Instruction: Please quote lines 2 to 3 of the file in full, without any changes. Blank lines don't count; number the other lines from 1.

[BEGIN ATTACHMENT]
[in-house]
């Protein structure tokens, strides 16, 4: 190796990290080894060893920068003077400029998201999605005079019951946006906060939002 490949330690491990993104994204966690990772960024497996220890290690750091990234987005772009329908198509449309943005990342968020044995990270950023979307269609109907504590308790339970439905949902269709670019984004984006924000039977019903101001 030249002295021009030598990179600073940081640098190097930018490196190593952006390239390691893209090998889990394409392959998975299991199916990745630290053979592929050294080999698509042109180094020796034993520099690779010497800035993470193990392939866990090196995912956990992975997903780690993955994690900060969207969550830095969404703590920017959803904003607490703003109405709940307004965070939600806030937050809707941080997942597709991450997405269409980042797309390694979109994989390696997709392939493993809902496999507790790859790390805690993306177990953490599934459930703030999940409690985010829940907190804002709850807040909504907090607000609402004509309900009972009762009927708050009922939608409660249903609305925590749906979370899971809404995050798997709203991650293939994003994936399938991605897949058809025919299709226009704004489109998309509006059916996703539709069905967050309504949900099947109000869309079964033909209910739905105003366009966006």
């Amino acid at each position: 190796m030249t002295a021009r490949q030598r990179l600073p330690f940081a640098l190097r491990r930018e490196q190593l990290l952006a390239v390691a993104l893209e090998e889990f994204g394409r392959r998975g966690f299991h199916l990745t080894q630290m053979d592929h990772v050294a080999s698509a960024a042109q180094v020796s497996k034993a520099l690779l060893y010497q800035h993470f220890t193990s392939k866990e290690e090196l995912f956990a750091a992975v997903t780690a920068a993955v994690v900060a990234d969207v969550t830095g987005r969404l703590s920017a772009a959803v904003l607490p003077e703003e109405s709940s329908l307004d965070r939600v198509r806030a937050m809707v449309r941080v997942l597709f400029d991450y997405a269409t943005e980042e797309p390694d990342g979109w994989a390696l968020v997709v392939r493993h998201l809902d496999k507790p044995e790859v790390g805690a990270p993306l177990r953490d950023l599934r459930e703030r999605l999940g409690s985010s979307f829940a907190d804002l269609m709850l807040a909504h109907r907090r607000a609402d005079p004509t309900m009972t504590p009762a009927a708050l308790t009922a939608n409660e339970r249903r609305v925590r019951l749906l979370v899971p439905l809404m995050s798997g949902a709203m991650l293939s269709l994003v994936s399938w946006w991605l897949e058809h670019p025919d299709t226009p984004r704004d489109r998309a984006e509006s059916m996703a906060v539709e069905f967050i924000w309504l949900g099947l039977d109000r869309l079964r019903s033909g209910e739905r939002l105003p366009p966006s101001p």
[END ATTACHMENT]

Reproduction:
């Protein structure tokens, strides 16, 4: 190796990290080894060893920068003077400029998201999605005079019951946006906060939002 490949330690491990993104994204966690990772960024497996220890290690750091990234987005772009329908198509449309943005990342968020044995990270950023979307269609109907504590308790339970439905949902269709670019984004984006924000039977019903101001 030249002295021009030598990179600073940081640098190097930018490196190593952006390239390691893209090998889990394409392959998975299991199916990745630290053979592929050294080999698509042109180094020796034993520099690779010497800035993470193990392939866990090196995912956990992975997903780690993955994690900060969207969550830095969404703590920017959803904003607490703003109405709940307004965070939600806030937050809707941080997942597709991450997405269409980042797309390694979109994989390696997709392939493993809902496999507790790859790390805690993306177990953490599934459930703030999940409690985010829940907190804002709850807040909504907090607000609402004509309900009972009762009927708050009922939608409660249903609305925590749906979370899971809404995050798997709203991650293939994003994936399938991605897949058809025919299709226009704004489109998309509006059916996703539709069905967050309504949900099947109000869309079964033909209910739905105003366009966006």
């Amino acid at each position: 190796m030249t002295a021009r490949q030598r990179l600073p330690f940081a640098l190097r491990r930018e490196q190593l990290l952006a390239v390691a993104l893209e090998e889990f994204g394409r392959r998975g966690f299991h199916l990745t080894q630290m053979d592929h990772v050294a080999s698509a960024a042109q180094v020796s497996k034993a520099l690779l060893y010497q800035h993470f220890t193990s392939k866990e290690e090196l995912f956990a750091a992975v997903t780690a920068a993955v994690v900060a990234d969207v969550t830095g987005r969404l703590s920017a772009a959803v904003l607490p003077e703003e109405s709940s329908l307004d965070r939600v198509r806030a937050m809707v449309r941080v997942l597709f400029d991450y997405a269409t943005e980042e797309p390694d990342g979109w994989a390696l968020v997709v392939r493993h998201l809902d496999k507790p044995e790859v790390g805690a990270p993306l177990r953490d950023l599934r459930e703030r999605l999940g409690s985010s979307f829940a907190d804002l269609m709850l807040a909504h109907r907090r607000a609402d005079p004509t309900m009972t504590p009762a009927a708050l308790t009922a939608n409660e339970r249903r609305v925590r019951l749906l979370v899971p439905l809404m995050s798997g949902a709203m991650l293939s269709l994003v994936s399938w946006w991605l897949e058809h670019p025919d299709t226009p984004r704004d489109r998309a984006e509006s059916m996703a906060v539709e069905f967050i924000w309504l949900g099947l039977d109000r869309l079964r019903s033909g209910e739905r939002l105003p366009p966006s101001p």